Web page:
Feature: Study gives long-term edge to rhythm control
arrhythmia, electrophsiology - 213.67 Kb
A longstanding debate within the world of arrhythmias has been whether atrial fibrillation (AF) patients fare better with rate or rhythm control. Now, a study published online June 4 in Archives of Internal Medicine may add fuel to the fire after researchers found little differences in mortality within four years of treatment initiation in AF patients administered rate control or rhythm control. However, rhythm control was found to be superior in long-term follow-up.

“Until the publication of the landmark Atrial Fibrillation Follow-up Investigation of Rhythm Management (AFFIRM) trial in 2002, rhythm control (converting patients with AF to normal sinus rhythm) was generally considered superior to rate control,” the authors wrote. “Since then, clinical practice guidelines consider either strategy suitable, although some physicians still prefer the rhythm control strategy.”

Aiming to clear up this controversy, Louise Pilote, MD, MPH, PhD, of Royal Victoria Hospital and McGill University, both in Montreal, and colleagues studied patients 66 years or older who were hospitalized with AF and were not prescribed AF-related drugs in the year prior to admission to evaluate whether the strategies had similar effectiveness in AF patients with longer follow-up.

“Clinical trial results don't always apply to the general population,” Pilote told Cardiovascular Business in an interview. “We wanted to examine the relative effectiveness of rate versus rhythm control in the general population.”

To do so, Pilote et al looked at data from 26,130 patients obtained from the administrative database in Quebec from 1999 to 2007. The researchers measured mortality and followed patients until death or administrative censoring.

The 26,130 patients were followed for a mean of 3.1 years; the authors reported 13,237 deaths in the patient cohort. In total, 24.5 percent were delivered rhythm control treatment. However, the researchers reported a decrease in the use of rhythm control drugs after publication of the AFFIRM trial, which found rhythm control to be superior to rate control. Today either strategy is suitable according to the guidelines, but it seems to continue to be physician preference to use rhythm control.

Of the patients on rate control drugs, 56 percent received beta-blockers, 40 percent digoxin and 30 percent calcium channel blockers. For those on rhythm control, 51 percent received amiodarone and 24 percent sotalol.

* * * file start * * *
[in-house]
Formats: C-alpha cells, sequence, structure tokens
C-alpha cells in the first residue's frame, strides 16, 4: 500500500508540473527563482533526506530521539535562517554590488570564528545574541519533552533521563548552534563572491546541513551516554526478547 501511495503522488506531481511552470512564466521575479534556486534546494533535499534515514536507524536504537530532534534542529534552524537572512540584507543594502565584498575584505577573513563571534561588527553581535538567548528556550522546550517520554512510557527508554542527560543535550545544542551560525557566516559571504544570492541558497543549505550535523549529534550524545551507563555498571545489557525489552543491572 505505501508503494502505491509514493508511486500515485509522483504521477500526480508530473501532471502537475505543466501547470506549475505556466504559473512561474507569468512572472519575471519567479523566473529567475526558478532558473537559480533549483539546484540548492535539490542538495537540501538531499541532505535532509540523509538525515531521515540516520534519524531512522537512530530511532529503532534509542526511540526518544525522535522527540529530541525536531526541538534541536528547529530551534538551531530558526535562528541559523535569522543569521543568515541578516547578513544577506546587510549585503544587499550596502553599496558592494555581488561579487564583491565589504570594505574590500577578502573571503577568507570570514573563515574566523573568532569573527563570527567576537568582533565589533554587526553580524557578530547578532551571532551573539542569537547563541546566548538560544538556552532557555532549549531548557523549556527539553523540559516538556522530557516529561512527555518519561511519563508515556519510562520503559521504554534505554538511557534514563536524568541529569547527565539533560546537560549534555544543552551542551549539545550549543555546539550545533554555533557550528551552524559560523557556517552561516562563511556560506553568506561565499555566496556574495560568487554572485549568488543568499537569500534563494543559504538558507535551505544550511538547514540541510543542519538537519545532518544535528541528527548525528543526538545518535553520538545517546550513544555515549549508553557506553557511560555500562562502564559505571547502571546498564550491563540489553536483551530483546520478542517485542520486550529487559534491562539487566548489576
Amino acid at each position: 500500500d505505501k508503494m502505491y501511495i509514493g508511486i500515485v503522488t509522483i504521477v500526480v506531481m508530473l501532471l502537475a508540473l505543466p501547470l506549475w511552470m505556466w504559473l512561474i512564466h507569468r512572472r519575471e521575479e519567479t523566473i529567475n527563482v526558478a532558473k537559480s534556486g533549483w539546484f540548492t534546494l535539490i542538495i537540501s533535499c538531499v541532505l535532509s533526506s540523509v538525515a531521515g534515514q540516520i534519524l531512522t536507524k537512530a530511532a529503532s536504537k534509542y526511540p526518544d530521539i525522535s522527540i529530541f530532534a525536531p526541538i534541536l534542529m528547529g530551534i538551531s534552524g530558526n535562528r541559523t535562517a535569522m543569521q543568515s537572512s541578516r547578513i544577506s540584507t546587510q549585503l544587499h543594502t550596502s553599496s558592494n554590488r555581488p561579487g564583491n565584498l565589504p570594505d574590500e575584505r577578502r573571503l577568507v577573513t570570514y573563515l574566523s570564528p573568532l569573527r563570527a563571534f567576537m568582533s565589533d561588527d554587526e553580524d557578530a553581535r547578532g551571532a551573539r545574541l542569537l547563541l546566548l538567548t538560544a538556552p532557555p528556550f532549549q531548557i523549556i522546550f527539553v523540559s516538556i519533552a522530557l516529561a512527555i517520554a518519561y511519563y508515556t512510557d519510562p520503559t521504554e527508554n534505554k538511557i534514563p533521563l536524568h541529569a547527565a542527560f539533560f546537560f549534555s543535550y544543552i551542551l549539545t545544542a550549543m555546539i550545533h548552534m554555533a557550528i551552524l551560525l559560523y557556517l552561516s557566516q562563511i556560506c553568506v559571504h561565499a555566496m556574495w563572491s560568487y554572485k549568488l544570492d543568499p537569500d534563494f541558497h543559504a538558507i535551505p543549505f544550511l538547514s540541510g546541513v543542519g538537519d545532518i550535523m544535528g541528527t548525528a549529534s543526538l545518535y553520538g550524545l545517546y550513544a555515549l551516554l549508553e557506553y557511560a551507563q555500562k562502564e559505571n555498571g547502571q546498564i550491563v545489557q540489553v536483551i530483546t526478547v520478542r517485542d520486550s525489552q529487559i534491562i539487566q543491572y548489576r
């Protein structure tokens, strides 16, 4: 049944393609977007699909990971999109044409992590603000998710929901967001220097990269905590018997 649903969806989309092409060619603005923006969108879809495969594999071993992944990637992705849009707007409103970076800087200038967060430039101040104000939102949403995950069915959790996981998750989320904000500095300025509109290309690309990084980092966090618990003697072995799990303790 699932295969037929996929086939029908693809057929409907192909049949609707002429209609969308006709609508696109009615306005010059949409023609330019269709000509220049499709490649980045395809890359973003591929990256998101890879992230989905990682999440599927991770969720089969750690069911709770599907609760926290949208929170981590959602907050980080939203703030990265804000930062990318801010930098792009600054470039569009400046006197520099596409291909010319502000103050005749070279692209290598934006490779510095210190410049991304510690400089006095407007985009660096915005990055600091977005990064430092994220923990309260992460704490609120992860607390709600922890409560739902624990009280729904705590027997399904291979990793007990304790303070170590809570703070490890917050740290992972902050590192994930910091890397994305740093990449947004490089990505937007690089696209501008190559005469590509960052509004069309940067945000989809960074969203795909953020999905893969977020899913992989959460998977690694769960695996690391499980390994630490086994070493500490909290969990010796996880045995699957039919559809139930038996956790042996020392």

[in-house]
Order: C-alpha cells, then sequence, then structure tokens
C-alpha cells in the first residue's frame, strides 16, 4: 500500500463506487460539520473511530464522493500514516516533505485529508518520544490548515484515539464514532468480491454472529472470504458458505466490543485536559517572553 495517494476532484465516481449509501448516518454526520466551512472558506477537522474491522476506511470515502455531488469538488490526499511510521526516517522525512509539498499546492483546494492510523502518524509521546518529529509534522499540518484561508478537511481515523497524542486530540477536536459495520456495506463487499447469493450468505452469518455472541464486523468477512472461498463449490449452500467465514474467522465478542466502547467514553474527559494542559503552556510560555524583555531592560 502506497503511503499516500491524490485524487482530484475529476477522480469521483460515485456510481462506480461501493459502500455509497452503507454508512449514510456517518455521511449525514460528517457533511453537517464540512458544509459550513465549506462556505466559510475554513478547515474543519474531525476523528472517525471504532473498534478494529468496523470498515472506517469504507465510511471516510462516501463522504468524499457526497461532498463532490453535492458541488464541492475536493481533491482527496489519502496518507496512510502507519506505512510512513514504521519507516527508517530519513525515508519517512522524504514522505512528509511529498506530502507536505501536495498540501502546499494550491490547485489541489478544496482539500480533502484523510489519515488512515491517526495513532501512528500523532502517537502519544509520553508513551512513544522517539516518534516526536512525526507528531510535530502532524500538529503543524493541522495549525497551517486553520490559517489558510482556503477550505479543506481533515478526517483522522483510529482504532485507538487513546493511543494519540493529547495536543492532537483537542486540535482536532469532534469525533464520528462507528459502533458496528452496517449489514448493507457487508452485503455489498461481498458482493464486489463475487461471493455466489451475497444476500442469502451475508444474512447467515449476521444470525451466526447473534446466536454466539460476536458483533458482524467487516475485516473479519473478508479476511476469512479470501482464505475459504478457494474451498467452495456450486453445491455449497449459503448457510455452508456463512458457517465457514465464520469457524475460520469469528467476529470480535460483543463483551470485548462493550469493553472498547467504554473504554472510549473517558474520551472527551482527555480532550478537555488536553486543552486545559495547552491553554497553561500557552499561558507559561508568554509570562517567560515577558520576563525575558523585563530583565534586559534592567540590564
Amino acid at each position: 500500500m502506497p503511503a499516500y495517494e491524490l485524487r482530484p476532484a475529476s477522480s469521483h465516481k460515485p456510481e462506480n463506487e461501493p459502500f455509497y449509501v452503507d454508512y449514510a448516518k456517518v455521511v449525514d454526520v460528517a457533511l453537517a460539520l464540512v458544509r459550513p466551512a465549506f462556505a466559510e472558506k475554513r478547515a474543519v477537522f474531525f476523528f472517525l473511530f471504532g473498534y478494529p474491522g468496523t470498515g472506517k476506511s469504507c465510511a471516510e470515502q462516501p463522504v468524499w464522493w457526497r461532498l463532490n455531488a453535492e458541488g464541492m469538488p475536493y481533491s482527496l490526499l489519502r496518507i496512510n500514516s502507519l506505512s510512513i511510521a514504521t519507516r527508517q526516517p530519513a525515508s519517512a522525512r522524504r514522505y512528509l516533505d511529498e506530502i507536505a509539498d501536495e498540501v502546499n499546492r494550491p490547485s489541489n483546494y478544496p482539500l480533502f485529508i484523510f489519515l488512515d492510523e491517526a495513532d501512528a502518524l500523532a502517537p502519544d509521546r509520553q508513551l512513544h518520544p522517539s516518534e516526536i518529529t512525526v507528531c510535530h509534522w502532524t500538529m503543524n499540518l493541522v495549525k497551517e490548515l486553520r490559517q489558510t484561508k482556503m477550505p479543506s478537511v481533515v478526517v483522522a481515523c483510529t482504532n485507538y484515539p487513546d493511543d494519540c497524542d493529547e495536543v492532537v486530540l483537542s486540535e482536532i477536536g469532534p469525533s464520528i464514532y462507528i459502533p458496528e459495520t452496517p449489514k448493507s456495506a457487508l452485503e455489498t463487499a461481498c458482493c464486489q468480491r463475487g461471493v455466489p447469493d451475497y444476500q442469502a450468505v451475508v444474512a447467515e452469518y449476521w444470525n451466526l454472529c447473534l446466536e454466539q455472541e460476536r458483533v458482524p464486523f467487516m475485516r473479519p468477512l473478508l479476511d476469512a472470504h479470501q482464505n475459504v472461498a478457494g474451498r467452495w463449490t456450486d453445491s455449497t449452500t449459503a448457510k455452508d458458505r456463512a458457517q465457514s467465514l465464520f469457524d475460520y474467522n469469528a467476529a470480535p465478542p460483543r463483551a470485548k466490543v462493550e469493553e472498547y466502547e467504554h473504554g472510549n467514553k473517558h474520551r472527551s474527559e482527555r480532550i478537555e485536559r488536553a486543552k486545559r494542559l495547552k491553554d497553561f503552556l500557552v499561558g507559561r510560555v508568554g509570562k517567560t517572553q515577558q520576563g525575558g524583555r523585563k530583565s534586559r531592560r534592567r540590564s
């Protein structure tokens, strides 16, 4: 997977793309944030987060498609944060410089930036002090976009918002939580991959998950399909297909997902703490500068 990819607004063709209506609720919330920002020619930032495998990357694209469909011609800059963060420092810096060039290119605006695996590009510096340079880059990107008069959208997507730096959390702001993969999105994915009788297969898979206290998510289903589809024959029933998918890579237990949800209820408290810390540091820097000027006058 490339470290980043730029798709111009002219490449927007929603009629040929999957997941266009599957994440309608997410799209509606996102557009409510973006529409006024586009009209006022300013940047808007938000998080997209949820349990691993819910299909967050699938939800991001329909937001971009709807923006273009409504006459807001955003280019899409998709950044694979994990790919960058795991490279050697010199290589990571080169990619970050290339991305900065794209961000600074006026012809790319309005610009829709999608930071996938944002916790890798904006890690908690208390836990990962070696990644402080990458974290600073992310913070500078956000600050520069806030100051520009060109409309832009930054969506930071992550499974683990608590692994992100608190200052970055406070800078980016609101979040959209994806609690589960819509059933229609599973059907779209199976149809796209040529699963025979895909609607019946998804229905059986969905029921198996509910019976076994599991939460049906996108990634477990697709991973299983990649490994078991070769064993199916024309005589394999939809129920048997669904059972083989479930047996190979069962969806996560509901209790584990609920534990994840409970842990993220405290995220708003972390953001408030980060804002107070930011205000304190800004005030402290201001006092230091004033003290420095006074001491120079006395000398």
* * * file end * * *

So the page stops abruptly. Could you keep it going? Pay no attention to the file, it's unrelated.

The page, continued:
It was reported that 3,463 patients in the rhythm control group switched at least once to an alternative treatment compared with 11.2 percent in the rate control group. Mortality data showed that 48.3 percent of patients in the rhythm control group died compared with 50.1 percent in the rate control group.

Crude mortality was reported to be 41.7 percent in the rhythm control group and 46.3 percent in the rate control group after five years of follow-up.

“The weighted standardized survival curves suggest no difference in mortality between the two treatment regimens in the first four years after treatment initiation but diverge later, with the rhythm control group having lower long-term risk,” the authors wrote.

The researchers found a 23 percent reduction in mortality in patients who were newly initiated to rhythm control therapy after eight years of follow-up.

What is the clinical impact of these results? She said that physicians should attempt to make an extra effort to identify patients for rhythm control and try to maintain these patients on rhythm control as long as no complications are seen.

“The first reflex should not be to treat all patients on rate control,” Pilote said.

While the guidelines approve the use of both rhythm and rate control treatment, she said that “patients who are less likely to suffer from complications of rhythm control drugs should be thought of as good candidates.”

Pilote noted that younger patients, those without pulmonary disease and symptomatic patients with atrial fibrillation may best fit the bill.

When asked about costs between the two treatments, she said this is difficult to measure because patients who died did not add any cost to the system. “Cost-effectiveness would favor the drug that is less effective at reducing mortality,” Pilote added.

While Pilote et al did find a greater risk reduction with rhythm control therapy, they urged that the long-term benefits of rhythm control drugs for AF patients will need to be addressed in future studies. However, the authors said that the results suggest that the use of rhythm control therapy may be beneficial for AF patients in whom antiarrhytmic drugs are effective and well tolerated.